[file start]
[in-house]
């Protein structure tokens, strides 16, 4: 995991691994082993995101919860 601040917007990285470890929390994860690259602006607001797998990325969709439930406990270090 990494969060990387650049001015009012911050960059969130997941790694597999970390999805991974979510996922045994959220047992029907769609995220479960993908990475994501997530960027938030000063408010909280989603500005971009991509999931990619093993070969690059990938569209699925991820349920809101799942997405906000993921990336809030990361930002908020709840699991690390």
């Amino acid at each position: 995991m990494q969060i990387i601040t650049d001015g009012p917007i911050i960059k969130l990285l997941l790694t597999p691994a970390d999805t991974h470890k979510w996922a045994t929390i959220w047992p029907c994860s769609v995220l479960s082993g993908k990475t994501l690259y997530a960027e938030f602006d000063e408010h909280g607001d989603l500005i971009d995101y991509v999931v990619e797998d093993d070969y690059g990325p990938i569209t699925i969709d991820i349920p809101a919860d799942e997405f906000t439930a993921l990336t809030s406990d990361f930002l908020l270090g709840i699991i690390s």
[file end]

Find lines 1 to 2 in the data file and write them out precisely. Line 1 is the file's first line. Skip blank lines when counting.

[in-house]
């Protein structure tokens, strides 16, 4: 995991691994082993995101919860 601040917007990285470890929390994860690259602006607001797998990325969709439930406990270090 990494969060990387650049001015009012911050960059969130997941790694597999970390999805991974979510996922045994959220047992029907769609995220479960993908990475994501997530960027938030000063408010909280989603500005971009991509999931990619093993070969690059990938569209699925991820349920809101799942997405906000993921990336809030990361930002908020709840699991690390």